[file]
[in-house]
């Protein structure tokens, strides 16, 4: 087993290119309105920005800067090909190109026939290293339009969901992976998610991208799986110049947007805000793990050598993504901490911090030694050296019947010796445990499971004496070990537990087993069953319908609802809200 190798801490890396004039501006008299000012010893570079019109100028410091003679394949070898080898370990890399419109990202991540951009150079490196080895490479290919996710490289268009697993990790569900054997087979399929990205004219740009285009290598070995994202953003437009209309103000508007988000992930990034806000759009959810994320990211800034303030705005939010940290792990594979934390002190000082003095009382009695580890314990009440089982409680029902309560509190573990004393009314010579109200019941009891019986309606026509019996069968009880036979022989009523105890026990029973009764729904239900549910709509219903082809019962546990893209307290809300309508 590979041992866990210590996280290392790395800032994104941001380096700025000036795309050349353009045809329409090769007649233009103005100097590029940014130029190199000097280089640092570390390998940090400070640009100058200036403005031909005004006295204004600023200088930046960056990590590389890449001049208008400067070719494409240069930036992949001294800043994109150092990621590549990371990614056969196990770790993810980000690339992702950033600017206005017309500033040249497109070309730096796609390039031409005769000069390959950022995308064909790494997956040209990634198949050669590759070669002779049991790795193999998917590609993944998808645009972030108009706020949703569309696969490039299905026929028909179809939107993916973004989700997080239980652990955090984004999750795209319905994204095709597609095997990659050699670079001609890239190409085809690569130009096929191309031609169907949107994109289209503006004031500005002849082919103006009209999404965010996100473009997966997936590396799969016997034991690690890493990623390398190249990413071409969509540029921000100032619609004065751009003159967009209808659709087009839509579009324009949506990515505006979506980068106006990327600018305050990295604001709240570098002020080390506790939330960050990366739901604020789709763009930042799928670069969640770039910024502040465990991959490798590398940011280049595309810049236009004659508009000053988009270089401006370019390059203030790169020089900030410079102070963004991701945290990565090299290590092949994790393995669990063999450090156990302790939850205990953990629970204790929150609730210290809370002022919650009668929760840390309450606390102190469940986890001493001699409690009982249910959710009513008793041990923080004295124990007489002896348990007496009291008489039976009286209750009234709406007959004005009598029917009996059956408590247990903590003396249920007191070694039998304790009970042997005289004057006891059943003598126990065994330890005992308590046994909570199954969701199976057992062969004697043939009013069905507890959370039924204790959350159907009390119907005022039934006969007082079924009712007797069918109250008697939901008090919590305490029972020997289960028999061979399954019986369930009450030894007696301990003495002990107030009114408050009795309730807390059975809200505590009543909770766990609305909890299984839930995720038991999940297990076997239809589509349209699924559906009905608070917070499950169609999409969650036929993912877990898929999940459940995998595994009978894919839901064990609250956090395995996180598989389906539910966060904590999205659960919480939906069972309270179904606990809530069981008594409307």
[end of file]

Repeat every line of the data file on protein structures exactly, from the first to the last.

[in-house]
């Protein structure tokens, strides 16, 4: 087993290119309105920005800067090909190109026939290293339009969901992976998610991208799986110049947007805000793990050598993504901490911090030694050296019947010796445990499971004496070990537990087993069953319908609802809200 190798801490890396004039501006008299000012010893570079019109100028410091003679394949070898080898370990890399419109990202991540951009150079490196080895490479290919996710490289268009697993990790569900054997087979399929990205004219740009285009290598070995994202953003437009209309103000508007988000992930990034806000759009959810994320990211800034303030705005939010940290792990594979934390002190000082003095009382009695580890314990009440089982409680029902309560509190573990004393009314010579109200019941009891019986309606026509019996069968009880036979022989009523105890026990029973009764729904239900549910709509219903082809019962546990893209307290809300309508 590979041992866990210590996280290392790395800032994104941001380096700025000036795309050349353009045809329409090769007649233009103005100097590029940014130029190199000097280089640092570390390998940090400070640009100058200036403005031909005004006295204004600023200088930046960056990590590389890449001049208008400067070719494409240069930036992949001294800043994109150092990621590549990371990614056969196990770790993810980000690339992702950033600017206005017309500033040249497109070309730096796609390039031409005769000069390959950022995308064909790494997956040209990634198949050669590759070669002779049991790795193999998917590609993944998808645009972030108009706020949703569309696969490039299905026929028909179809939107993916973004989700997080239980652990955090984004999750795209319905994204095709597609095997990659050699670079001609890239190409085809690569130009096929191309031609169907949107994109289209503006004031500005002849082919103006009209999404965010996100473009997966997936590396799969016997034991690690890493990623390398190249990413071409969509540029921000100032619609004065751009003159967009209808659709087009839509579009324009949506990515505006979506980068106006990327600018305050990295604001709240570098002020080390506790939330960050990366739901604020789709763009930042799928670069969640770039910024502040465990991959490798590398940011280049595309810049236009004659508009000053988009270089401006370019390059203030790169020089900030410079102070963004991701945290990565090299290590092949994790393995669990063999450090156990302790939850205990953990629970204790929150609730210290809370002022919650009668929760840390309450606390102190469940986890001493001699409690009982249910959710009513008793041990923080004295124990007489002896348990007496009291008489039976009286209750009234709406007959004005009598029917009996059956408590247990903590003396249920007191070694039998304790009970042997005289004057006891059943003598126990065994330890005992308590046994909570199954969701199976057992062969004697043939009013069905507890959370039924204790959350159907009390119907005022039934006969007082079924009712007797069918109250008697939901008090919590305490029972020997289960028999061979399954019986369930009450030894007696301990003495002990107030009114408050009795309730807390059975809200505590009543909770766990609305909890299984839930995720038991999940297990076997239809589509349209699924559906009905608070917070499950169609999409969650036929993912877990898929999940459940995998595994009978894919839901064990609250956090395995996180598989389906539910966060904590999205659960919480939906069972309270179904606990809530069981008594409307």